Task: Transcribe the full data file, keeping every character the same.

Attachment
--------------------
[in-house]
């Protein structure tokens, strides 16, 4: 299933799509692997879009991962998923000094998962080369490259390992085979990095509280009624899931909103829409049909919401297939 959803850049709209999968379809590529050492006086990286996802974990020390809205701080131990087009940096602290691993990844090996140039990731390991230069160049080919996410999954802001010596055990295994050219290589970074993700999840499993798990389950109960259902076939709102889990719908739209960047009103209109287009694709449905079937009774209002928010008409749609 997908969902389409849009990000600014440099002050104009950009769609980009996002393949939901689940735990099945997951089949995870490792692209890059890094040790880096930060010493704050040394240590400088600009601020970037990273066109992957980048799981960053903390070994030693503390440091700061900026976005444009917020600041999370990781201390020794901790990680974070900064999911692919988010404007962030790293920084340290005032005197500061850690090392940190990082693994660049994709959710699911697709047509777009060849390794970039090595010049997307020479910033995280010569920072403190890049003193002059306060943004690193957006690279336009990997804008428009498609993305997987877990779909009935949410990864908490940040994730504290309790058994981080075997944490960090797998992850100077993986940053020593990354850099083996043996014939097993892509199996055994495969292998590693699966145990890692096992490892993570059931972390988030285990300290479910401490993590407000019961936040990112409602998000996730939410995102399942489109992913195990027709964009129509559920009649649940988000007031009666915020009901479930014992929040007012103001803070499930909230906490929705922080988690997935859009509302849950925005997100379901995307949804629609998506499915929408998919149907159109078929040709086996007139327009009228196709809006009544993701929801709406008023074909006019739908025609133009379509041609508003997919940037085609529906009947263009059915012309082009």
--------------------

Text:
[in-house]
């Protein structure tokens, strides 16, 4: 299933799509692997879009991962998923000094998962080369490259390992085979990095509280009624899931909103829409049909919401297939 959803850049709209999968379809590529050492006086990286996802974990020390809205701080131990087009940096602290691993990844090996140039990731390991230069160049080919996410999954802001010596055990295994050219290589970074993700999840499993798990389950109960259902076939709102889990719908739209960047009103209109287009694709449905079937009774209002928010008409749609 997908969902389409849009990000600014440099002050104009950009769609980009996002393949939901689940735990099945997951089949995870490792692209890059890094040790880096930060010493704050040394240590400088600009601020970037990273066109992957980048799981960053903390070994030693503390440091700061900026976005444009917020600041999370990781201390020794901790990680974070900064999911692919988010404007962030790293920084340290005032005197500061850690090392940190990082693994660049994709959710699911697709047509777009060849390794970039090595010049997307020479910033995280010569920072403190890049003193002059306060943004690193957006690279336009990997804008428009498609993305997987877990779909009935949410990864908490940040994730504290309790058994981080075997944490960090797998992850100077993986940053020593990354850099083996043996014939097993892509199996055994495969292998590693699966145990890692096992490892993570059931972390988030285990300290479910401490993590407000019961936040990112409602998000996730939410995102399942489109992913195990027709964009129509559920009649649940988000007031009666915020009901479930014992929040007012103001803070499930909230906490929705922080988690997935859009509302849950925005997100379901995307949804629609998506499915929408998919149907159109078929040709086996007139327009009228196709809006009544993701929801709406008023074909006019739908025609133009379509041609508003997919940037085609529906009947263009059915012309082009």